In this week’s issue of The Index, our staff reported on a group of students serving as preceptors for classes this semester. These roles, along with teaching assistants other leadership roles, are a great example of students participating in the process of education.
It can be easy for students to view their education purely from a consumer perspective. It’s built into our language — we pay to “receive” a quality education. While we can’t deny the importance of business in higher education, it’s also important to recognize being a student is a full-time job and should be approached as an interactive process where students input is as valuable as educator output.
We, The Index Editorial Board, encourage students to seek out educational opportunities like precepting classes. These positions offer students a variety of opportunities that traditional classes cannot. They give students the chance to become experts in specific subject areas that might not be offered in the traditional curriculum. Students who precept those subjects have the advantage of learning more about that topic themselves and sharing that knowledge with their peers.
These classes are also beneficial to the departments that offer them. They offer a level of diversity in curriculum content that might not be satisfied through other special topic courses. In addition, these classes are often relevant to emerging fields or social issues. In departments where faculty might already be at full capacity, precepted courses are a boon to the teachers who simply don’t have room to add to their course load.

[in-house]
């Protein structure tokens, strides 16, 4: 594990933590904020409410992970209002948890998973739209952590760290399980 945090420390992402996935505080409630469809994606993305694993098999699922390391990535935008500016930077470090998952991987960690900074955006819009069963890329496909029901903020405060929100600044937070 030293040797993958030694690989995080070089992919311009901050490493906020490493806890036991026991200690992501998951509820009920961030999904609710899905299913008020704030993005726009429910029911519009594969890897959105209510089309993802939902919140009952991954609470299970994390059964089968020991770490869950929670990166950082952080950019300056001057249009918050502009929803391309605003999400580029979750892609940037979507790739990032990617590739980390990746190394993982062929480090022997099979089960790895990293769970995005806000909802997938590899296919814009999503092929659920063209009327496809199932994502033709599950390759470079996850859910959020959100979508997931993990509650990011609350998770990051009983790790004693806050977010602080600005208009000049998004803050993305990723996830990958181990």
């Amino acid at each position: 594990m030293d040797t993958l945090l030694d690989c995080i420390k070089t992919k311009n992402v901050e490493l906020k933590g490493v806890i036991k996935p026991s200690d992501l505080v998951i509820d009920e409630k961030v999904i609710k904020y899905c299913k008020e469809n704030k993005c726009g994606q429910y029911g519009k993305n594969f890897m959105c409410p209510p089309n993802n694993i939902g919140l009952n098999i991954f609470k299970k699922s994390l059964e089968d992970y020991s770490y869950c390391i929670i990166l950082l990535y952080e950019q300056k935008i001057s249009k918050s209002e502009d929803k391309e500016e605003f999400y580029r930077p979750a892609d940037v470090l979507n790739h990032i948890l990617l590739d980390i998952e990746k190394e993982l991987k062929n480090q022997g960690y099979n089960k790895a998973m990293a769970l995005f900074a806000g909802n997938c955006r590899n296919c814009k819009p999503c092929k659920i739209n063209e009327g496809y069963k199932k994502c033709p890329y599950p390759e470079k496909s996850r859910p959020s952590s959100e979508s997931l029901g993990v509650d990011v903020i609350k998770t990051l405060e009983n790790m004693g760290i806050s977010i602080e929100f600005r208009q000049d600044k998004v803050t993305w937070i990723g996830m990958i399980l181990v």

As preceptors, students gain valuable professional development.They learn how to approach the educational process from another side. That kind of experience can open doors. For students planning on becoming teachers or working in academic life, precepting a course is a strong talking point on their resume. At the undergraduate level, students have a chance to build skills they will need for those occupations.
We, The Index Editorial Board, know how important experience can be to a student’s future. Here, at The Index, we learn skills that go beyond the basics of journalism coursework. We learn how to interact professionally with one another, how to participate in a vital community forum, how to work in an office environment, and how to meet deadlines. Most of all, we learn how to become self-regulated learners, and that’s something we can all benefit from.